On one hand there is a widely held belief that, by its very nature, data stored in the cloud is not as secure as data managed on-premise.
That sentiment plays front and center with warnings like the one from Francis Brown
, managing director at Stach & Liu, who recently said
that “companies are pushing forward on the cloud because they want the functionality, but they’re not seeing the risk.” Brown warned companies to stay away from the cloud because of the cloud’s inherent insecurities. His findings were part of a presentation
called “Pulp Google Hacking: The Next Generation Search Engine Hacking Arsenal”.
But Brown’s contentions are not so much that there are glaring flaws with cloud security technology, but rather that, securing the cloud correctly isn’t easy, and all too often human mistakes and laziness introduce insecurities in cloud implementations. Brown’s presentation showed, for example, how access information and login credentials for networks and browser-based applications are often saved in text files by administrators and users and these files then get unknowingly picked up and exposed by Google and Bing search engines.
But others are beginning to say that problems like this could be avoided simply by selecting and working with reputable cloud vendors.
, chief technology officer of cloud computing strategy at IBM, said
for example, that “there’s a misconception that the cloud is less secure than traditional IT environments. The cloud can actually be more secure.” How can that be? Moss primary reason to explain his thinking is that vendors who specialize in the cloud are more likely to have superior security technology and expertise.
, CEO of MindShift Technology, said that
“IT departments started moving to the cloud because of security reasons, for better disaster recovery and because they don’t want the hassle of running all of their solutions themselves. If you have an on-premise solution that is not managed properly then hackers can get to it. And it’s subject to things like power outages. The cloud improves physical security dramatically. And if you’re a cloud provider you have to be up-to-date on security because hackers are always getting better. I think overall the cloud is more secure than on-premise solutions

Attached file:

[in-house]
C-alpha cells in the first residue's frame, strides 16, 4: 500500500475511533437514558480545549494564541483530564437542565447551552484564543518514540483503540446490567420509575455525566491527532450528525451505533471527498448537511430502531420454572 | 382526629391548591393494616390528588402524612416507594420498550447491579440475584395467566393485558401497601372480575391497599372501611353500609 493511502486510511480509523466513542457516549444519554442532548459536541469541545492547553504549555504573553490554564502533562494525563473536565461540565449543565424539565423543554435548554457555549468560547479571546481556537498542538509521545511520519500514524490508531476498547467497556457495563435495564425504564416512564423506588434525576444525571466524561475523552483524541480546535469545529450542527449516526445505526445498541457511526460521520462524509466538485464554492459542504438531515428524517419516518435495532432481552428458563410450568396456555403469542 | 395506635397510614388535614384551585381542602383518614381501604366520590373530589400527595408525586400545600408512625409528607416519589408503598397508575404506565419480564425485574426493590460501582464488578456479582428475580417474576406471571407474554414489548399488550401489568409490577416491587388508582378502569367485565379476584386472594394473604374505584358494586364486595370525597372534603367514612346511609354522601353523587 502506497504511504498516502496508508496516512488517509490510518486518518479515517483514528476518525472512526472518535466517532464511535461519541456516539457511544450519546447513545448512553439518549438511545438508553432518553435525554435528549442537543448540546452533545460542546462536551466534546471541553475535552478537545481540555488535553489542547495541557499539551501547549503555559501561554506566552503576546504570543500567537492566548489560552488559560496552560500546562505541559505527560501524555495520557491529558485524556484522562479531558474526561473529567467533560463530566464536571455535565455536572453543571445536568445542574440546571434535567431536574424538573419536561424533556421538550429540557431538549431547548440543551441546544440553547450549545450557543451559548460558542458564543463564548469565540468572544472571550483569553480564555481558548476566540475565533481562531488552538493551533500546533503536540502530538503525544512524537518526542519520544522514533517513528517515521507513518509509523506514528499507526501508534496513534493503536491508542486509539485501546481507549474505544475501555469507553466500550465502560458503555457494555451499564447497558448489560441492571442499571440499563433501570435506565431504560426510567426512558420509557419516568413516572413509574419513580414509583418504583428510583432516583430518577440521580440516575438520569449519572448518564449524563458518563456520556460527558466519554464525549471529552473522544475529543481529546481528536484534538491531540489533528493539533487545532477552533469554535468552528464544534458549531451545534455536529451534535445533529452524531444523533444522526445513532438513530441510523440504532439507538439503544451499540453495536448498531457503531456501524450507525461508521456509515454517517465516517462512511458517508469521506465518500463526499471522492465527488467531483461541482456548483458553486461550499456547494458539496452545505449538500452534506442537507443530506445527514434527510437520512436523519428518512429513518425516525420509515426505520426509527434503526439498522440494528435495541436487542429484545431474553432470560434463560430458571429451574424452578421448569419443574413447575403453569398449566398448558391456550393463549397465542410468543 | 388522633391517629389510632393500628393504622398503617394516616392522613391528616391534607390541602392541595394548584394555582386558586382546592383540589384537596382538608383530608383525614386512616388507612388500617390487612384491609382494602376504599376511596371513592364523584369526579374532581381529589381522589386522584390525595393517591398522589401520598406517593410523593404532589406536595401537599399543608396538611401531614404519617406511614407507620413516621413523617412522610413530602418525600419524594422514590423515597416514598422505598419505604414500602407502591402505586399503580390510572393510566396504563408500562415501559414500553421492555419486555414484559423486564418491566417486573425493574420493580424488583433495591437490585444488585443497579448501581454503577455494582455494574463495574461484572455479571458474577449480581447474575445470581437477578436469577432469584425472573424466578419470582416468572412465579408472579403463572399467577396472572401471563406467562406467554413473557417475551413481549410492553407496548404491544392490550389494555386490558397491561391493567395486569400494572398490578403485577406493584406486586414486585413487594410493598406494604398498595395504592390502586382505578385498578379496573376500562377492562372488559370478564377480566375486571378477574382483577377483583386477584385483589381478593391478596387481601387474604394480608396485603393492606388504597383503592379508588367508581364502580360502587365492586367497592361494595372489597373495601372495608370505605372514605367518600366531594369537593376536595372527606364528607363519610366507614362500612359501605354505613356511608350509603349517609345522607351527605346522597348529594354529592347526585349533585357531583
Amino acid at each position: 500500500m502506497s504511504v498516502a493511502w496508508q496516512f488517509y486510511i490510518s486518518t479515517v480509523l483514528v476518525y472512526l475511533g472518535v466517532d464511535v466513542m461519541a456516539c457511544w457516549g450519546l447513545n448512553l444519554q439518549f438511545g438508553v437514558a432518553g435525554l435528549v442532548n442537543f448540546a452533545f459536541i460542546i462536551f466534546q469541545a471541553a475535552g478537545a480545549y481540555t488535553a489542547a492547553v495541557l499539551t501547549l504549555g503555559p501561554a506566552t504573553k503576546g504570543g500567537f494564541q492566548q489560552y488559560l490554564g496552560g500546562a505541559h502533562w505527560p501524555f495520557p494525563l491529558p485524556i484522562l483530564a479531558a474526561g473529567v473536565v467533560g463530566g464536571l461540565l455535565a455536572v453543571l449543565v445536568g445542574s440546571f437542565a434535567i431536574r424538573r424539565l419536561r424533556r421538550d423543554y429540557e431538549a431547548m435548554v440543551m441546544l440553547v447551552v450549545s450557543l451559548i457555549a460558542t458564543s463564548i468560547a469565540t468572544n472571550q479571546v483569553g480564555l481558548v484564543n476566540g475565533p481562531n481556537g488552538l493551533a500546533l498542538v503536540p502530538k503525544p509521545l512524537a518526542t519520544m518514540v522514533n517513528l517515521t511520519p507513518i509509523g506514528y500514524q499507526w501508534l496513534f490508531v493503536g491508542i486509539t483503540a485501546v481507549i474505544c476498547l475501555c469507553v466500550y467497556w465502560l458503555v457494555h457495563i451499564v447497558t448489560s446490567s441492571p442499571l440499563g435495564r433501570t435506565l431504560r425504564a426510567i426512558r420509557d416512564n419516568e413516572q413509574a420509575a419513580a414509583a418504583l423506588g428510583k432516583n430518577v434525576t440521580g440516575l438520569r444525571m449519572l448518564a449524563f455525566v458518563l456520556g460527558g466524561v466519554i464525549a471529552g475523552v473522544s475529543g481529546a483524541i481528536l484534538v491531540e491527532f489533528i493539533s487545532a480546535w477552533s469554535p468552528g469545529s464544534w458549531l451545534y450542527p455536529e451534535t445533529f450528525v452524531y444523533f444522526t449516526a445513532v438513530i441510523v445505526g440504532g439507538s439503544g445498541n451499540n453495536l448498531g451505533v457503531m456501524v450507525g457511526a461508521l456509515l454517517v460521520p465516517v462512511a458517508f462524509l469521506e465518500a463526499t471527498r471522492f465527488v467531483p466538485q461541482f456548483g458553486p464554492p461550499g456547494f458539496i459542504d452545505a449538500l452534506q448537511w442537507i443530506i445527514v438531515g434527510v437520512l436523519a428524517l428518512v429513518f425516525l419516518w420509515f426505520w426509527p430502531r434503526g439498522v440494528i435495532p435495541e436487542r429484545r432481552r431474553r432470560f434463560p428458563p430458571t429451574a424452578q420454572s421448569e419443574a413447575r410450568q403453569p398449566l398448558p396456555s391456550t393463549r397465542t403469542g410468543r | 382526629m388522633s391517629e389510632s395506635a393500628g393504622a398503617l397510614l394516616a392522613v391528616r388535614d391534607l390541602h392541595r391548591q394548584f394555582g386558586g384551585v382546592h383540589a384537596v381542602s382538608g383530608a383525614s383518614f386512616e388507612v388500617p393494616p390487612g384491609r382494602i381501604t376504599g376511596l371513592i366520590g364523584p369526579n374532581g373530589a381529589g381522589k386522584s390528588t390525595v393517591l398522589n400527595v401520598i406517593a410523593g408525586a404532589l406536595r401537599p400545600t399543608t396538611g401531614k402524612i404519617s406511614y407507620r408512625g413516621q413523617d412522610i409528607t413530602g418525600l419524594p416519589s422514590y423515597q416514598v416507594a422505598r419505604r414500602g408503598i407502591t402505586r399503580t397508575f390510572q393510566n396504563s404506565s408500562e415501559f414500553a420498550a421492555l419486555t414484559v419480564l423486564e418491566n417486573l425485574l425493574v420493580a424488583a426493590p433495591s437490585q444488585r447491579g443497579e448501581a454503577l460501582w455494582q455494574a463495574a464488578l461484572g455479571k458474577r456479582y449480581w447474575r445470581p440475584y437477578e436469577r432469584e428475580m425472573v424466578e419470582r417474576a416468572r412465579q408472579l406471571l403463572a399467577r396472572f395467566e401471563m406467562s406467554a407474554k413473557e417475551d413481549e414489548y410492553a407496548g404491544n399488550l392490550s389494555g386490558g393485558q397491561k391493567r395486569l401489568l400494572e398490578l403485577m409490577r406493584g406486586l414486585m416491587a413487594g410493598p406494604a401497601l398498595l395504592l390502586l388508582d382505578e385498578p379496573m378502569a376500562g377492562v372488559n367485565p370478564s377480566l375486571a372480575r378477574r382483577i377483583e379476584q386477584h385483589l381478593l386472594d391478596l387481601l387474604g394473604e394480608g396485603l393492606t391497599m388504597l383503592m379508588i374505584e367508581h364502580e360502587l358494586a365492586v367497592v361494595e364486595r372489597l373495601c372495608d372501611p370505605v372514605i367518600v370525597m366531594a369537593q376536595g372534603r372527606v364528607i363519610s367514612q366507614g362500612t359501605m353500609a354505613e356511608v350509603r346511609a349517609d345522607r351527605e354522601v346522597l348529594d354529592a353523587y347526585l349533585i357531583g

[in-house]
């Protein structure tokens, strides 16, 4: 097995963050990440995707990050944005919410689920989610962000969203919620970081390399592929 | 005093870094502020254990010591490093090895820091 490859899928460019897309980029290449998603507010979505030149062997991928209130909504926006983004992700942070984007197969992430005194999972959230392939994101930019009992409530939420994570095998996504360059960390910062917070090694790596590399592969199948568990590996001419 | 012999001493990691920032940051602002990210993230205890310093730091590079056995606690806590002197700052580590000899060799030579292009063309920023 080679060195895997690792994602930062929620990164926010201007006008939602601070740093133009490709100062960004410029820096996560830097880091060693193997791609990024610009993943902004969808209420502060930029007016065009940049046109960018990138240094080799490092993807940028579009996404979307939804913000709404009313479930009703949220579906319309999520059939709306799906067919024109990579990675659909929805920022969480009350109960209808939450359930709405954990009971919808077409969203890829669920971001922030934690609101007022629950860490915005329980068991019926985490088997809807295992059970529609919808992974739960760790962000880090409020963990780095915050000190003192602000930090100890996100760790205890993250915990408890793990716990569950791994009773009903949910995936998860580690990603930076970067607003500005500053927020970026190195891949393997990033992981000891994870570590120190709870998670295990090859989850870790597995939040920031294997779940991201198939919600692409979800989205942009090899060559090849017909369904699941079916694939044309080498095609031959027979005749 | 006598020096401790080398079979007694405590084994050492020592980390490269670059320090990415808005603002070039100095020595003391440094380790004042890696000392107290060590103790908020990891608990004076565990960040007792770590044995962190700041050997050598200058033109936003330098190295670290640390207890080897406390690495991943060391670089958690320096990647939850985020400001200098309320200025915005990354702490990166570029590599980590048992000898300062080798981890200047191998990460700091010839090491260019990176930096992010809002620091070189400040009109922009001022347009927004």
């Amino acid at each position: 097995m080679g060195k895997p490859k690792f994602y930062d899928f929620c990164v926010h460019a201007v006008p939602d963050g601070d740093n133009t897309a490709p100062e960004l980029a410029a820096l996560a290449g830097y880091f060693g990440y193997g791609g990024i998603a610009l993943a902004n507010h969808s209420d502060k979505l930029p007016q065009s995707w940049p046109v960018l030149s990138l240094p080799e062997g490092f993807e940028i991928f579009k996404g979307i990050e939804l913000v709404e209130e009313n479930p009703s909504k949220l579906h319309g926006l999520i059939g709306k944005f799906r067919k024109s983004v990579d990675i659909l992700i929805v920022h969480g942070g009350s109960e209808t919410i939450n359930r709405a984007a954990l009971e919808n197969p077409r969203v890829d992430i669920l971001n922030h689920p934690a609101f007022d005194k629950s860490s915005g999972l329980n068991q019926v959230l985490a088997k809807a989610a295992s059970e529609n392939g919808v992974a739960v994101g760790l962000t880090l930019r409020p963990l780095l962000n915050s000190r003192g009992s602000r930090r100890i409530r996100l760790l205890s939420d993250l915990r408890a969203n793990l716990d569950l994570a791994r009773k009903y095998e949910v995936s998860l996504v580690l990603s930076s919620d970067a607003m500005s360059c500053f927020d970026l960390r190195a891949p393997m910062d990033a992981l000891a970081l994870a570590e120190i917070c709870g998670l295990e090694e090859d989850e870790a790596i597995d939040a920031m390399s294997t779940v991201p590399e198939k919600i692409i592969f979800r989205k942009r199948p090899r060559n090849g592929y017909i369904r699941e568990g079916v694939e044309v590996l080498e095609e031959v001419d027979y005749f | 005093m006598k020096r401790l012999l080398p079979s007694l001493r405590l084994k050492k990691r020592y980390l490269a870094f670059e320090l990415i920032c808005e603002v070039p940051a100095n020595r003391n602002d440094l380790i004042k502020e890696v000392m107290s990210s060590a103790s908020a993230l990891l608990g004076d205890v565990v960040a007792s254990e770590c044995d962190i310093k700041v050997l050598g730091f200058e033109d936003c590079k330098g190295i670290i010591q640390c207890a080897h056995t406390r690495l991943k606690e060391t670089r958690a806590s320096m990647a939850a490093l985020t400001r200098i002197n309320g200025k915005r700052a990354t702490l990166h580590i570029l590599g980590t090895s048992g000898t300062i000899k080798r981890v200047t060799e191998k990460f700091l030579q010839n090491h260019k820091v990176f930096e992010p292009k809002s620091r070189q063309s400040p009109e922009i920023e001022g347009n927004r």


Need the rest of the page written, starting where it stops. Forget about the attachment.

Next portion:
Mary Beth Hamilton
, Director of Marketing at Eze Castle Integration, wrote that “when considering a move to the cloud, security is typically a hot topic and often a concern. In truth, a cloud infrastructure can be as secure—or insecure—as a traditional in-house infrastructure. It all comes down to the cloud architecture, security policies, management practices and the service provider’s track-record and experience. “
that “we cannot afford to make the false trade-off between cybersecurity and innovation. A lot of people will use cyber as a blanket excuse to not move forward, but I truly believe that moving to the cloud, and a move to the cloud of infrastructure application and other systems, done correctly, following NIST guidelines, eventually using FedRAMP, getting DHS monitoring established and others, can really make solutions in the government all more secure than we are today.”
General Alexander said
that “by shifting to a cloud architecture
the United States would save money and be better placed to protect vital computer networks.”
Ronald Ross said that “I think that at the end of the day, if you do an effective cloud deployment where you can reduce IT costs from 5 to 40 percent, that provides us a double benefit – reduced cost and complexity and better cybersecurity.”